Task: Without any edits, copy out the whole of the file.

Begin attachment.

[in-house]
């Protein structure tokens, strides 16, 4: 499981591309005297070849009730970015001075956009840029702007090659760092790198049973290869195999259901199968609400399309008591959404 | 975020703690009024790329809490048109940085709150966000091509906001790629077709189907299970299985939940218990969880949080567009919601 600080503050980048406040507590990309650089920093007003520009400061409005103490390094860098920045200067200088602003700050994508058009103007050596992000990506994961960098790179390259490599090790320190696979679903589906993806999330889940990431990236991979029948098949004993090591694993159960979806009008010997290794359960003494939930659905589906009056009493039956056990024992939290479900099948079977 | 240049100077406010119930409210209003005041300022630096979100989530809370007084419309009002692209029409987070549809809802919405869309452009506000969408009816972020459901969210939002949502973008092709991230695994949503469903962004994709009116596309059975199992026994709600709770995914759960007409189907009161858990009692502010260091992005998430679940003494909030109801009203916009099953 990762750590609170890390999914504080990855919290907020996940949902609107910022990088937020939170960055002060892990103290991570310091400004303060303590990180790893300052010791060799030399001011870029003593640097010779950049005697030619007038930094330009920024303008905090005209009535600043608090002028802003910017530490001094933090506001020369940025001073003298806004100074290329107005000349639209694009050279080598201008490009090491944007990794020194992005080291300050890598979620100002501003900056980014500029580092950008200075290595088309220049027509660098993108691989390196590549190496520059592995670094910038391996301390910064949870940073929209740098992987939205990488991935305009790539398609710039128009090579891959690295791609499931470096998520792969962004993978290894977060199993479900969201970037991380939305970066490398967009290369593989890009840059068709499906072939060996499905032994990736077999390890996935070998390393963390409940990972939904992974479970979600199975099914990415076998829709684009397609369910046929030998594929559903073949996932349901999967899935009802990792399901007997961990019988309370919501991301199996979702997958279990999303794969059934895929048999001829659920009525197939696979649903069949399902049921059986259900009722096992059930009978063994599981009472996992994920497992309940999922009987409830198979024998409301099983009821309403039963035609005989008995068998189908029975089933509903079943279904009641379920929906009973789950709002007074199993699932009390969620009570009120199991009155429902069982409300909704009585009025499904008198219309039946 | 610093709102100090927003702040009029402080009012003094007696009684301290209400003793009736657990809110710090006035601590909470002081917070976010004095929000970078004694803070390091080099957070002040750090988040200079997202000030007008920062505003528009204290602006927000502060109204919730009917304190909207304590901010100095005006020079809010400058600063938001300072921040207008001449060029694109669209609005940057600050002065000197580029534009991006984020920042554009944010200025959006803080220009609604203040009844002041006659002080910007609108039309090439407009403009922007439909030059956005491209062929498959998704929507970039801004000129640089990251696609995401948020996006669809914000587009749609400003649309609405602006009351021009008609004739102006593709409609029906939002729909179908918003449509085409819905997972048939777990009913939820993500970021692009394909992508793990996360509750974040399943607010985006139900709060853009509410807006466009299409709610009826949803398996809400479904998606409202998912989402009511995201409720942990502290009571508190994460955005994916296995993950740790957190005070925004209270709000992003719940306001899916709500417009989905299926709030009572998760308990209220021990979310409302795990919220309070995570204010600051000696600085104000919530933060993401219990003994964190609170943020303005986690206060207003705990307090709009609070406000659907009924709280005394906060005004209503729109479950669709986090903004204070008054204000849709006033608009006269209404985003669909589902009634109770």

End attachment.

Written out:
[in-house]
């Protein structure tokens, strides 16, 4: 499981591309005297070849009730970015001075956009840029702007090659760092790198049973290869195999259901199968609400399309008591959404 | 975020703690009024790329809490048109940085709150966000091509906001790629077709189907299970299985939940218990969880949080567009919601 600080503050980048406040507590990309650089920093007003520009400061409005103490390094860098920045200067200088602003700050994508058009103007050596992000990506994961960098790179390259490599090790320190696979679903589906993806999330889940990431990236991979029948098949004993090591694993159960979806009008010997290794359960003494939930659905589906009056009493039956056990024992939290479900099948079977 | 240049100077406010119930409210209003005041300022630096979100989530809370007084419309009002692209029409987070549809809802919405869309452009506000969408009816972020459901969210939002949502973008092709991230695994949503469903962004994709009116596309059975199992026994709600709770995914759960007409189907009161858990009692502010260091992005998430679940003494909030109801009203916009099953 990762750590609170890390999914504080990855919290907020996940949902609107910022990088937020939170960055002060892990103290991570310091400004303060303590990180790893300052010791060799030399001011870029003593640097010779950049005697030619007038930094330009920024303008905090005209009535600043608090002028802003910017530490001094933090506001020369940025001073003298806004100074290329107005000349639209694009050279080598201008490009090491944007990794020194992005080291300050890598979620100002501003900056980014500029580092950008200075290595088309220049027509660098993108691989390196590549190496520059592995670094910038391996301390910064949870940073929209740098992987939205990488991935305009790539398609710039128009090579891959690295791609499931470096998520792969962004993978290894977060199993479900969201970037991380939305970066490398967009290369593989890009840059068709499906072939060996499905032994990736077999390890996935070998390393963390409940990972939904992974479970979600199975099914990415076998829709684009397609369910046929030998594929559903073949996932349901999967899935009802990792399901007997961990019988309370919501991301199996979702997958279990999303794969059934895929048999001829659920009525197939696979649903069949399902049921059986259900009722096992059930009978063994599981009472996992994920497992309940999922009987409830198979024998409301099983009821309403039963035609005989008995068998189908029975089933509903079943279904009641379920929906009973789950709002007074199993699932009390969620009570009120199991009155429902069982409300909704009585009025499904008198219309039946 | 610093709102100090927003702040009029402080009012003094007696009684301290209400003793009736657990809110710090006035601590909470002081917070976010004095929000970078004694803070390091080099957070002040750090988040200079997202000030007008920062505003528009204290602006927000502060109204919730009917304190909207304590901010100095005006020079809010400058600063938001300072921040207008001449060029694109669209609005940057600050002065000197580029534009991006984020920042554009944010200025959006803080220009609604203040009844002041006659002080910007609108039309090439407009403009922007439909030059956005491209062929498959998704929507970039801004000129640089990251696609995401948020996006669809914000587009749609400003649309609405602006009351021009008609004739102006593709409609029906939002729909179908918003449509085409819905997972048939777990009913939820993500970021692009394909992508793990996360509750974040399943607010985006139900709060853009509410807006466009299409709610009826949803398996809400479904998606409202998912989402009511995201409720942990502290009571508190994460955005994916296995993950740790957190005070925004209270709000992003719940306001899916709500417009989905299926709030009572998760308990209220021990979310409302795990919220309070995570204010600051000696600085104000919530933060993401219990003994964190609170943020303005986690206060207003705990307090709009609070406000659907009924709280005394906060005004209503729109479950669709986090903004204070008054204000849709006033608009006269209404985003669909589902009634109770």